Water, water everywhere …

Published: July 1, 2013
The writer is the Chairperson of the Department of History, Forman Christian College, and tweets at @BangashYK

The writer is the Chairperson of the Department of History, Forman Christian College, and tweets at @BangashYK

Last week, I attended an international conference on water at the College of Wooster in the United States. Initially, I was apprehensive about attending such a conference as it sounded very scientific; however, very soon I realised why it was important for me to be there as a historian.

Water is the lifeline of most of South Asia. The great river systems of Indus and the Ganges are the life of Pakistan and northern India. Water is also important in ritual in almost all the religions which inhabit the region. From the holiness of the Ganga (but earlier the Indus) to Hindus, to the importance of cleanliness by using water for Muslims, to the bathing before prayers for Sikhs — and the baptism ritual for Christians — water is significant in all religions present in South Asia. In our history, water has been so important that the name “India” is derived from the river Indus, “Sindhu”, and both Punjab (land of five rivers) and Sindh derive their names from riverine channels. Therefore, water forms an important part of our cultural identity too. Especially for Punjab, the establishment of the world’s largest irrigation network by the British in the 19th century brought dramatic development in the province and made it the breadbasket of India and then later Pakistan, and led to a lot of social and political change. More recently, the debate over the waters of the Indus system between India and Pakistan, the 1960 Indus Waters treaty and its associated issues, are still alive topics in the region. With water and water issues so integral to our identity, lifestyle and indeed survival, I realised that the conference organisers were quite right in inviting a historian.

The four days of the conference simply opened my eyes. The issues discussed seemed so far removed from current Pakistani concerns but yet were critical for the future of the country. Several scientists repeatedly underscored that most water-abundant countries of the world will soon become water scarce due to mismanagement. Here, I realised that Pakistan, despite being home to one of the world’s largest river systems, will soon be a water scarce country with less than 1000m3 of water per year per person, down from nearly three times as much 50 years ago. Just imagine that we will soon not have enough water to even drink!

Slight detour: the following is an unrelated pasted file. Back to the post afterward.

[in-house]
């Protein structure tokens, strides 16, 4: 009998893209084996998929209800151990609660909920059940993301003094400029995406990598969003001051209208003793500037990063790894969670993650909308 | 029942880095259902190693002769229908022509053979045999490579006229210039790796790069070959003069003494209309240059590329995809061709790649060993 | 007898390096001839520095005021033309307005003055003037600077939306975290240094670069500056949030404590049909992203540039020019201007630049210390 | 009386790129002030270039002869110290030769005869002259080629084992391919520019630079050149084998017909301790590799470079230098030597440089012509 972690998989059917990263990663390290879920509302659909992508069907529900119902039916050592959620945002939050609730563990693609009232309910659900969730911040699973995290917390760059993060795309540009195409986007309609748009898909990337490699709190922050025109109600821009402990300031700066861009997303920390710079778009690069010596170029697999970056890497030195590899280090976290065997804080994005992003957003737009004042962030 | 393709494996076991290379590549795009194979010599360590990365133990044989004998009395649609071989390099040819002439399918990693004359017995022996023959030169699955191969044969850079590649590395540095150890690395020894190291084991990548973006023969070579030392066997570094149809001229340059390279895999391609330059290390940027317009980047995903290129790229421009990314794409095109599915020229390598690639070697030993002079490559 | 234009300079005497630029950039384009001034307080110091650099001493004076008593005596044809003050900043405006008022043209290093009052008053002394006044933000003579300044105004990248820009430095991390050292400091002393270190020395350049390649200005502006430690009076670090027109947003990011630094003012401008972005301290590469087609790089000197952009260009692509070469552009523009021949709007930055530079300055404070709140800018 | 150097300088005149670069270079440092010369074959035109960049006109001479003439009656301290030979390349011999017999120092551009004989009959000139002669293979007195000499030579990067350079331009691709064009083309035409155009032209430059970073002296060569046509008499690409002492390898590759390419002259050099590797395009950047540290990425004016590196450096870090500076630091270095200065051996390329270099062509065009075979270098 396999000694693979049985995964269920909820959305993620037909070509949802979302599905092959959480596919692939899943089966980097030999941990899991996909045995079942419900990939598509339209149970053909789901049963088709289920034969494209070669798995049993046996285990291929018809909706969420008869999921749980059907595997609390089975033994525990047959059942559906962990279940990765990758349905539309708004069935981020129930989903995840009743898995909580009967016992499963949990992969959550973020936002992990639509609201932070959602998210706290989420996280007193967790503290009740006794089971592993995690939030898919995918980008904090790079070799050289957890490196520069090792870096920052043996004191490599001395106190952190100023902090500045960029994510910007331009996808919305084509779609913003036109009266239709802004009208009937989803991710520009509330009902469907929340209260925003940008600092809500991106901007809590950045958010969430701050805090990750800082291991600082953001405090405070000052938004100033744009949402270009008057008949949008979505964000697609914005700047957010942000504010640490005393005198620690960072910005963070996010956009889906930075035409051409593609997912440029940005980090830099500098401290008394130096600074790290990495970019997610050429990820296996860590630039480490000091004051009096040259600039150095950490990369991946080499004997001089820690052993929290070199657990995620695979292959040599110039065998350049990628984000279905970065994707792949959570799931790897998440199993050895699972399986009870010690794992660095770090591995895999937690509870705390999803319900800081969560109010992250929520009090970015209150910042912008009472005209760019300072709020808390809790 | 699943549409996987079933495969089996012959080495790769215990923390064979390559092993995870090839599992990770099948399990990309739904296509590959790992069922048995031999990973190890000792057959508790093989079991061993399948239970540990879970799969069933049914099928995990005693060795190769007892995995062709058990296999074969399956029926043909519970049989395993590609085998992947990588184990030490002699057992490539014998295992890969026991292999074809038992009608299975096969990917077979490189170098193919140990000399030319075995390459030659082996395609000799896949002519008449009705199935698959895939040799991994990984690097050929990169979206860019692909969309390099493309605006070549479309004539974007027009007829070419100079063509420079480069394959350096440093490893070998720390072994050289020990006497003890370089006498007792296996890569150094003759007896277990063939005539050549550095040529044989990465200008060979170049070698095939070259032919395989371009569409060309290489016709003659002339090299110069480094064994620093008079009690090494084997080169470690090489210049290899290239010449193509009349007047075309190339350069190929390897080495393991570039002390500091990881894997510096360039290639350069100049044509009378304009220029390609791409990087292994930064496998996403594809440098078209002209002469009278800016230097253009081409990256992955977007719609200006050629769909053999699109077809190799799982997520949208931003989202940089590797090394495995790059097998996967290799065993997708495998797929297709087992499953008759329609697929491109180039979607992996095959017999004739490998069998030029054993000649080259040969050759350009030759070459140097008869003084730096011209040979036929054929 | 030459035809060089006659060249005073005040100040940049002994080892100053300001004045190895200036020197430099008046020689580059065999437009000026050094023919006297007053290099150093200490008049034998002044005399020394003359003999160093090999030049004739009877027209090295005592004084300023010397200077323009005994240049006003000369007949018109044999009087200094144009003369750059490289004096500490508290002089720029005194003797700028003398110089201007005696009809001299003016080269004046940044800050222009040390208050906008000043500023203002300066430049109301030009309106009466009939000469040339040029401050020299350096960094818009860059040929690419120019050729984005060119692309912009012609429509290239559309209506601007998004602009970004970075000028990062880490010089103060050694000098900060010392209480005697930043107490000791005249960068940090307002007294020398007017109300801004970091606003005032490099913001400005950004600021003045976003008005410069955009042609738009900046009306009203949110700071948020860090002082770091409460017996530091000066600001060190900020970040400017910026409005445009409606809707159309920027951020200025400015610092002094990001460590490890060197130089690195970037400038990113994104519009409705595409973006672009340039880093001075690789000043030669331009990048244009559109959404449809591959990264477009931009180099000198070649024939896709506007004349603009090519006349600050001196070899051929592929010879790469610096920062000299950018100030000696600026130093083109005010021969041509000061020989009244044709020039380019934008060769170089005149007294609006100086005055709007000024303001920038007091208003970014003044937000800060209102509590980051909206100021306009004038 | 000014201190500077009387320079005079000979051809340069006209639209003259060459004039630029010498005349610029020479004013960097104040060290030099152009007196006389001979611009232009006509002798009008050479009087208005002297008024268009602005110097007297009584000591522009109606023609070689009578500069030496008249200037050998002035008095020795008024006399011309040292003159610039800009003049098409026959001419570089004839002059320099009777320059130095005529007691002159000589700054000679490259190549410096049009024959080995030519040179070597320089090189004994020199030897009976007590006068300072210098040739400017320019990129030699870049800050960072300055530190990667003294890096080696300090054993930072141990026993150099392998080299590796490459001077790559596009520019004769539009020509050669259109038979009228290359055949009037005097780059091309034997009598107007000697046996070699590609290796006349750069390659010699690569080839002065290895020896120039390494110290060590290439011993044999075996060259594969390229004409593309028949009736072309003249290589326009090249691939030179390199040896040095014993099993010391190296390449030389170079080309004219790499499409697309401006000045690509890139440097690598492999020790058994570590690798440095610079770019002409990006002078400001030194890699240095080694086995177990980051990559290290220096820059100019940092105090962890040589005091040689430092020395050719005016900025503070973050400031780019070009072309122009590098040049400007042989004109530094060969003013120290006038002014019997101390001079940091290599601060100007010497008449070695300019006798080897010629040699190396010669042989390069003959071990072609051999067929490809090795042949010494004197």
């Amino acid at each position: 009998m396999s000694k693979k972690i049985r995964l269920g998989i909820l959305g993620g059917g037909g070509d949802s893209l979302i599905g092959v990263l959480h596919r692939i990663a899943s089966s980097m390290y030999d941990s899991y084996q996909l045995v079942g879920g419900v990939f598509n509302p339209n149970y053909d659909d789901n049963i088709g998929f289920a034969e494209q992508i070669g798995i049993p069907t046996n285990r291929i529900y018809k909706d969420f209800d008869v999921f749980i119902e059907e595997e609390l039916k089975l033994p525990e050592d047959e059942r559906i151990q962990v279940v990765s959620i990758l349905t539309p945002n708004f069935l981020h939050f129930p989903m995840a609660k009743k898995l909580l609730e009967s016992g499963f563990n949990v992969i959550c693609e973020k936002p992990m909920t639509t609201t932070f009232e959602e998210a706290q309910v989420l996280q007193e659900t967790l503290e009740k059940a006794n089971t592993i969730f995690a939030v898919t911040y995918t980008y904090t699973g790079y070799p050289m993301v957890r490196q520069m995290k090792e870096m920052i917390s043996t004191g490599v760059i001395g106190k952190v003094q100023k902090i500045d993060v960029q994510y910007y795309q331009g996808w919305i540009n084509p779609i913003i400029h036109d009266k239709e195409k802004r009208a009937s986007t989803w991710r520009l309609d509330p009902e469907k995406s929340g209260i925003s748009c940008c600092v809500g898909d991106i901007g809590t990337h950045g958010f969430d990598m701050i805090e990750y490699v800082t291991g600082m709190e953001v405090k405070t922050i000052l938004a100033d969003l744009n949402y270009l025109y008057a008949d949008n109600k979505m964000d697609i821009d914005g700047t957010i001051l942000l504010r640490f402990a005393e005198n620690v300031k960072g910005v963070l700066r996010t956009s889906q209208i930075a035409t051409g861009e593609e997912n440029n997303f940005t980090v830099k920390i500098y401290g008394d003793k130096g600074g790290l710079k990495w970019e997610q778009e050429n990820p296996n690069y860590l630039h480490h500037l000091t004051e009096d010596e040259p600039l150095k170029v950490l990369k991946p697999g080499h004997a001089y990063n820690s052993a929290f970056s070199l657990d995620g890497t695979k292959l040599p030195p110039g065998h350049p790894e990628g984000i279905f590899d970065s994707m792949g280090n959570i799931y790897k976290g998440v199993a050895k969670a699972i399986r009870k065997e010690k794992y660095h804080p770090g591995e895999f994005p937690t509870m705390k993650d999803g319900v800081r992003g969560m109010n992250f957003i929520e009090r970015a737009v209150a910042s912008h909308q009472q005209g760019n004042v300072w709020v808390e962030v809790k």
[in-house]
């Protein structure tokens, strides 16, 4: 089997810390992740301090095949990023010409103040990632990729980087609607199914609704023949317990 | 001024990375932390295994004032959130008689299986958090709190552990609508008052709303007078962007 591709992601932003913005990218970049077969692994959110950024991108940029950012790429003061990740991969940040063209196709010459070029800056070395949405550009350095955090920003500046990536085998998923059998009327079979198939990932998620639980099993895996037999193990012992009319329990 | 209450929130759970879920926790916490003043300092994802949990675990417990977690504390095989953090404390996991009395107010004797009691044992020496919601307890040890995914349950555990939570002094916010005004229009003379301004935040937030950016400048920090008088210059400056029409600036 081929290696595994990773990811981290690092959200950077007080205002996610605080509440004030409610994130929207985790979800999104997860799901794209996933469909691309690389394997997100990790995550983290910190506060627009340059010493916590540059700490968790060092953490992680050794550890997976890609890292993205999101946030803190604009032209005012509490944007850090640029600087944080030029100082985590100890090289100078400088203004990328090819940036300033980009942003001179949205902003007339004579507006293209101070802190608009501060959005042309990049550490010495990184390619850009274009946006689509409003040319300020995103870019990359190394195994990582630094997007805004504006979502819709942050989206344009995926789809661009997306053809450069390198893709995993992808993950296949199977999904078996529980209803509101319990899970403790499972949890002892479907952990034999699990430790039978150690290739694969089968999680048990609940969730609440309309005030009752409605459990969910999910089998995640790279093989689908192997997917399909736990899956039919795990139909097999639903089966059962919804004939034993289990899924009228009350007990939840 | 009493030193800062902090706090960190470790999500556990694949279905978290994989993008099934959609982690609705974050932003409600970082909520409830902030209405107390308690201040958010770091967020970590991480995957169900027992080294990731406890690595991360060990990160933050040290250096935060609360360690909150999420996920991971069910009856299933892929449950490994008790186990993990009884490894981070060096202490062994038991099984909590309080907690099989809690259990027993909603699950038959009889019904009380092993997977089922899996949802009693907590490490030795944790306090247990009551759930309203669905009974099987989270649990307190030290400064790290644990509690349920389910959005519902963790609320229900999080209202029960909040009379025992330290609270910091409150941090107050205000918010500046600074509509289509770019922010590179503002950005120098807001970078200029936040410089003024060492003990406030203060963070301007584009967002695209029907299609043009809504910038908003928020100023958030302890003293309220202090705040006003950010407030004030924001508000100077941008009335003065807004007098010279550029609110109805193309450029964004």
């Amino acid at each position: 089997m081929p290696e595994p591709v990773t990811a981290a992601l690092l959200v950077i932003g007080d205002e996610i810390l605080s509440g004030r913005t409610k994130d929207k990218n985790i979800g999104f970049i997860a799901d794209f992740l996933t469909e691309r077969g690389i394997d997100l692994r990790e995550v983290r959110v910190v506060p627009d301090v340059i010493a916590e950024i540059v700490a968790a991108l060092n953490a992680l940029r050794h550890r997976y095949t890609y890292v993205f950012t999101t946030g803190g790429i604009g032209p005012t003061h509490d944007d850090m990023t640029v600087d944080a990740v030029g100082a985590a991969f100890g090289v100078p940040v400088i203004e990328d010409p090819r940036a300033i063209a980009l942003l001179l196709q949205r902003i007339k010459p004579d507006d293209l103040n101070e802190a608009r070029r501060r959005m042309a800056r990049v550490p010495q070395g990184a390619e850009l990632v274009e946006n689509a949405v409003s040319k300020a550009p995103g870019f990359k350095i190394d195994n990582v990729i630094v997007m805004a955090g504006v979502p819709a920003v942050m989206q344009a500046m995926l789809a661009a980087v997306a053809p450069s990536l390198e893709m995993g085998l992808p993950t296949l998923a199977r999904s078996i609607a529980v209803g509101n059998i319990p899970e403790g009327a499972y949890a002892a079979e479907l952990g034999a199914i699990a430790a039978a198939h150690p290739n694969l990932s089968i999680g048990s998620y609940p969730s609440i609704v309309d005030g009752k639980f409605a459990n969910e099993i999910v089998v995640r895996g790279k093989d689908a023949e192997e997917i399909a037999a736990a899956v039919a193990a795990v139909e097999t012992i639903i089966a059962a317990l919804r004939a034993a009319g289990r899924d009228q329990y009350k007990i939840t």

While awareness of water issues might be growing in the country, I realised that we are very ill-equipped to deal with the grave ecological changes surrounding us. At the conference, we met people from a company called ABS systems, which specialises in helping companies clean their water refuse. We saw the company’s own water treatment facility, which purifies rainwater that has run off from its parking lot and covered area. The amount of toxins found in this run-off was shocking and made me think of the large amounts of run-off water during rains and especially during the current monsoon season, which we will simply ignore. Most interesting was University of Minnesota’s Professor Deborah Swackhamer’s keynote address where she argued that not only are the North American great lakes one of the best places to conduct research, they have, in fact, led the way in ecological research. The range and depth of research in the great lakes and its importance for how we understand our ecosystem, atmosphere and environment in general was simply remarkable. For example, Professor Swackhamer recollected how scientists discovered that toxins travel very far in the air when even after DDT was banned in the US, traces were still found of it in the great lakes since it was still being produced in Mexico. I cannot even imagine the various man-made toxins which affect our rivers!

In the end, what was patent was that we need a well-coordinated and integrated approach towards water if we are to survive. The conference brought together scholars from the Global Liberal Arts Alliance, of which FC College is a member, hailing from countries as diverse as Bulgaria, Morocco, Lebanon and Nigeria, together with several great lakes colleges. Foremost in this strategy was the need to create awareness through academic institutions of water issues, especially through the development of relevant courses. Furthermore, scientists need to develop environmentally-friendly, water-focused and collaborative approaches.